At a press briefing on Wednesday, AK chair, Isaiah Kiplagat called on anyone with proof to come forward and take the matter to relevant authorities.
The federation boss was reacting to a report filed on Saturday by renowned sports journalist Hajo Seppelt who claims he spent time in various parts of the country where he posed as an undercover sports agent.
He reportedly and found out that doping is rife not only amongst Kenyan middle and long distance runners and but even with some of the foreign athletes who have been training in the famous high altitude area of Iten.
“This story depicts Kenya as a country that uses to use drugs to enhance performances. I want to assure that 99 percent of our athletes win cleanly.
“We in AK are not aware of any athlete who has used drugs and those found have been punished according to IAAF rules,” he charged.
He added: “We ask this journalist to come forward and present the details since we have exposed all our athletes found cheating and this is in the public domain.”
Kiplagat who was flanked by National Olympics Committee-Kenya boss, Kipchoge Keino, outlined that the federation had implemented doping control and education at its championships and meetings.
“We are not here to defend ourselves. If someone comes with details, we shall take the required action since it will also help us get to the bottom of this matter,” the chair who termed the claims as ‘defamation of character’ noted.
“We are taken aback by this journalistic childishness and we want this journalist to come forward.”
Kiplagat said there were strict doping control measures at events such as Olympics, World Championships, Commonwealth Games, World Junior and international marathons and none of the nation’s runners have been nabbed for using prohibited substances.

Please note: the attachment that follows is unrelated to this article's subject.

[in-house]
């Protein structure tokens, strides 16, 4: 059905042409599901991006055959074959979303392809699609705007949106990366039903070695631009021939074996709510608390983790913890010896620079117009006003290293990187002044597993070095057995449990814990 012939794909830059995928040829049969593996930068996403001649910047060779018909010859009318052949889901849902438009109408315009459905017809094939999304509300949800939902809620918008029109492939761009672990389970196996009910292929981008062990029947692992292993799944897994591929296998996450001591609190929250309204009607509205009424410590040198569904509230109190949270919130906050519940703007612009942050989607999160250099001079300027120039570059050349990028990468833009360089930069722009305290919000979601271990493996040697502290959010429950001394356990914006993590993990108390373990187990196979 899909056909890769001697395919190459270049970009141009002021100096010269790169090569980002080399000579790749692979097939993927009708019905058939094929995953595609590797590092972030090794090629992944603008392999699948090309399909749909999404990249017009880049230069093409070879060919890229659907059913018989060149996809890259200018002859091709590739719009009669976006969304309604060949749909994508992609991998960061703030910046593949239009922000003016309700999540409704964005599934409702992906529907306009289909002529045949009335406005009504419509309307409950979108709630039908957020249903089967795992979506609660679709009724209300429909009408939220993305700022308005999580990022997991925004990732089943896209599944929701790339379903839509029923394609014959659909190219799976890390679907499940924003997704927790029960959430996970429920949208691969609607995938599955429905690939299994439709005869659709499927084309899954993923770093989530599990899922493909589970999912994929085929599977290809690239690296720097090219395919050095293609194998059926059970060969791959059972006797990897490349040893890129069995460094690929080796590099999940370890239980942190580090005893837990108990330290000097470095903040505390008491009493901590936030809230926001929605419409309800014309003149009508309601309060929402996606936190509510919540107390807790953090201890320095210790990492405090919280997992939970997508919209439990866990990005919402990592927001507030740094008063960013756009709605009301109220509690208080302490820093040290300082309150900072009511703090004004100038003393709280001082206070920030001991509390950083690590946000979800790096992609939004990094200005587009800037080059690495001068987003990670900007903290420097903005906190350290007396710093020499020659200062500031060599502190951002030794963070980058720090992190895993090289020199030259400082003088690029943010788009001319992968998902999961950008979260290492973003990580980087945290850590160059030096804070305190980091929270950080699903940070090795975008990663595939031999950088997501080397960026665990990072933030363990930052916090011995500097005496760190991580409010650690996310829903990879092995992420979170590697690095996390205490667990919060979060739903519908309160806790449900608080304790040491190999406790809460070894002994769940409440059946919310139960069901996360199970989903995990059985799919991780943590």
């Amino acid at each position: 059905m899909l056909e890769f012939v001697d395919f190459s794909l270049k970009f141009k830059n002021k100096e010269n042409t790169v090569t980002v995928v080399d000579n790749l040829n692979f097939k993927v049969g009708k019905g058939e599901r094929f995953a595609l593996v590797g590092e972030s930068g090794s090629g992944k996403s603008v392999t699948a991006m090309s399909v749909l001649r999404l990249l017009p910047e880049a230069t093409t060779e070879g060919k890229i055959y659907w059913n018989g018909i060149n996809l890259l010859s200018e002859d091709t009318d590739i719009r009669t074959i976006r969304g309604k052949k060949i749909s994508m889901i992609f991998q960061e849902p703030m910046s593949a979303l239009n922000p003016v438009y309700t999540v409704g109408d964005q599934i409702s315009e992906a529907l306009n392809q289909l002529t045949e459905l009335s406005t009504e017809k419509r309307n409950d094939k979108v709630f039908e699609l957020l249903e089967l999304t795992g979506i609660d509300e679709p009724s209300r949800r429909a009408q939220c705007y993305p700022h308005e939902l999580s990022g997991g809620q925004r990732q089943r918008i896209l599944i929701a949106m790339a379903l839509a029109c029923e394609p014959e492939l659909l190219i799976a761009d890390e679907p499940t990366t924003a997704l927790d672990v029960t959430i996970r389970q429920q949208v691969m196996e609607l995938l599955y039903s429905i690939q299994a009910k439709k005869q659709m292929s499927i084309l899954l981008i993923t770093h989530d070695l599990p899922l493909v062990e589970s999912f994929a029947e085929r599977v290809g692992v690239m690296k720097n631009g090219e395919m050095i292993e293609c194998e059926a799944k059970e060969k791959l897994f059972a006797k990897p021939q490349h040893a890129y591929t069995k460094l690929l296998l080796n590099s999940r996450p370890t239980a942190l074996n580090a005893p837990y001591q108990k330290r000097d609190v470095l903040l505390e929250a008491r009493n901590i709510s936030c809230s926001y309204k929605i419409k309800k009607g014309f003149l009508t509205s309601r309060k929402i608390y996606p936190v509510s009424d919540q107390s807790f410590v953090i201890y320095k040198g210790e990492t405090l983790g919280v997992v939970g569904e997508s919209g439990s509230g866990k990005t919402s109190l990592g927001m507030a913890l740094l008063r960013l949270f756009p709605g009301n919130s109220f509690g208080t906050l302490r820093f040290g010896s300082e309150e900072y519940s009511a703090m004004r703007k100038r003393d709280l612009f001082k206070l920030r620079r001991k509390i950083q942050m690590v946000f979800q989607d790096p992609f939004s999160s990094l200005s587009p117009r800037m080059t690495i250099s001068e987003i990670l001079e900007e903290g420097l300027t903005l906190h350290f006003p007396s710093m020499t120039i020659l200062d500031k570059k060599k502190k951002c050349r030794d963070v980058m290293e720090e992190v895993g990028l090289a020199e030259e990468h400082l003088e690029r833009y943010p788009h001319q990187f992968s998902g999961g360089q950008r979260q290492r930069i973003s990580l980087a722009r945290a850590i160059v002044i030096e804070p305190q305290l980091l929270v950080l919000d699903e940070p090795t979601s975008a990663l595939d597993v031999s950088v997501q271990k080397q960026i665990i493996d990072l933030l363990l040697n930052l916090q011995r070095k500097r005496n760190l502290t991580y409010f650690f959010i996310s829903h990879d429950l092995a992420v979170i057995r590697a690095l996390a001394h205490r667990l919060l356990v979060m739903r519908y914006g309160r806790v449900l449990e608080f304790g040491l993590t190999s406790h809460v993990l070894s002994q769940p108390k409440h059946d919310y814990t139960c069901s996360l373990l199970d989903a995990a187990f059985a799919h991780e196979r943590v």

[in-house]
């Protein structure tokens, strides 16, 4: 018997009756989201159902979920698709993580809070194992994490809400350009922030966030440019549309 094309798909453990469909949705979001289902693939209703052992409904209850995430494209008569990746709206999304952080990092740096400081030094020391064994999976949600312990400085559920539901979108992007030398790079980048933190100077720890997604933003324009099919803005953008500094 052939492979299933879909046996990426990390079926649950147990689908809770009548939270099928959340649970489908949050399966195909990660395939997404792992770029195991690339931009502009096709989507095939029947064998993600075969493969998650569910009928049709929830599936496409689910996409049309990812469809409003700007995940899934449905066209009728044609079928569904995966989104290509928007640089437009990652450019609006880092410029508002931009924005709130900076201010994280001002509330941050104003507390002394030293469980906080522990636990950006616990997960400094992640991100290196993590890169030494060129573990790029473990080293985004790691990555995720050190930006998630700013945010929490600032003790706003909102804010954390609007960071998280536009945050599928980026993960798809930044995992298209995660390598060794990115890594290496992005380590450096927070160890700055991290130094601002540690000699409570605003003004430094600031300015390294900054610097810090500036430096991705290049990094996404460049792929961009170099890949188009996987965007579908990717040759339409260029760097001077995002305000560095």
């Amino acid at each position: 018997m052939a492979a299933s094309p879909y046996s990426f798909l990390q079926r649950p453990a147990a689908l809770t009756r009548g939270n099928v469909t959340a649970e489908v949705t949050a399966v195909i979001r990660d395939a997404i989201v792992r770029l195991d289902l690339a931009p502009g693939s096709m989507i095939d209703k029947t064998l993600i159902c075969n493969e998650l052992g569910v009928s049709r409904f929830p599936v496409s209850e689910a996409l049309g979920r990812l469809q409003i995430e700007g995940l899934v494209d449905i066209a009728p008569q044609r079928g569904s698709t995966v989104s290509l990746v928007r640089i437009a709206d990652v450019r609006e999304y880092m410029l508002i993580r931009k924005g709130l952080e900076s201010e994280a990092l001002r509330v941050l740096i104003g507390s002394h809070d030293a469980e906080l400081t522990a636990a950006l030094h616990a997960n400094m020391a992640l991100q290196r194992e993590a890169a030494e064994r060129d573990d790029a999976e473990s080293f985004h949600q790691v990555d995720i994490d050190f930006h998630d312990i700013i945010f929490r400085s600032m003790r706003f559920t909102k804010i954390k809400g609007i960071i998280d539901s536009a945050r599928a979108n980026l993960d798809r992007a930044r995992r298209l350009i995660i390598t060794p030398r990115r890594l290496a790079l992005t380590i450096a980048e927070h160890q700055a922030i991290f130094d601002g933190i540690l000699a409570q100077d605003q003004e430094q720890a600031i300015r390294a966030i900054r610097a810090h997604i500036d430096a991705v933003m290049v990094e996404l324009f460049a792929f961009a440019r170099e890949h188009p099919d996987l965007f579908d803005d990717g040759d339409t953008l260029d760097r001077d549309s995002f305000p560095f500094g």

“The athletes we shall present for the London Olympics will be clean. We have performed exceptionally well and these claims are coming from people who do not want to see us excel.
“We will not allow these distractions to affect the morale of our athletes preparing for the Olympics Games. We have never shied away and will continue not shying away from shaming athletes who use drugs,” Kiplagat explained.
He asserted that international anti doping officials make numerous out of competition test as required by agencies such as IAAF, IOC, WADA and RADO and thus far, cases of violations have not been brought to their attention.
The AK boss added that they had written to the Ministry of Information seeking to have any international journalist keen on interviewing Kenyan runners to seek clearance from the federation.
“We have also asked the Immigration Ministry to seek our clearance before giving foreigners who are in this country to deal with our runners since some of them have been in Kenya for over ten years on tourist visas,” he added.
Commenting on the matter, Kipchoge who questioned the timing of the report as Kenya prepares her runners for the London dismissed the claims as baseless accusations.
“I’m shocked by the claims and it should be remembered that we were given a gold medal at the last Olympics due to someone who had used drugs.
“We are preparing a team and we are working with WADA. There are 5000 out of competition training and we have invited them here to test our athletes,” he added.
He urged anti doping authorities to visit the country during the National Championships and Olympics Trials since he believed the country’s runners are beyond reproach.
“We cannot send anybody to the Olympics who is on drugs. We learnt our lesson at the 2004 Olympics when we sent two boxers who had chewed Miraa (Chata Edulis) and they were returned home,” the retired double Olympic gold medallist proclaimed.
He reiterated that anyone with information related to substance abusers in the country to present it to the relevant authorities for action.
“That man does not want to see our country perform well but I know they are training hard to do their country proud.”
In his report, Seppelt even named some top Kenyan athletes including Olympic and marathon champions in his show where he interviewed a former chairman of the Anti Doping Denmark, Bengt Saltin who alleged to have noted varying changes in some of the runners blood levels between 2008 and 2010 when they raced in Europe.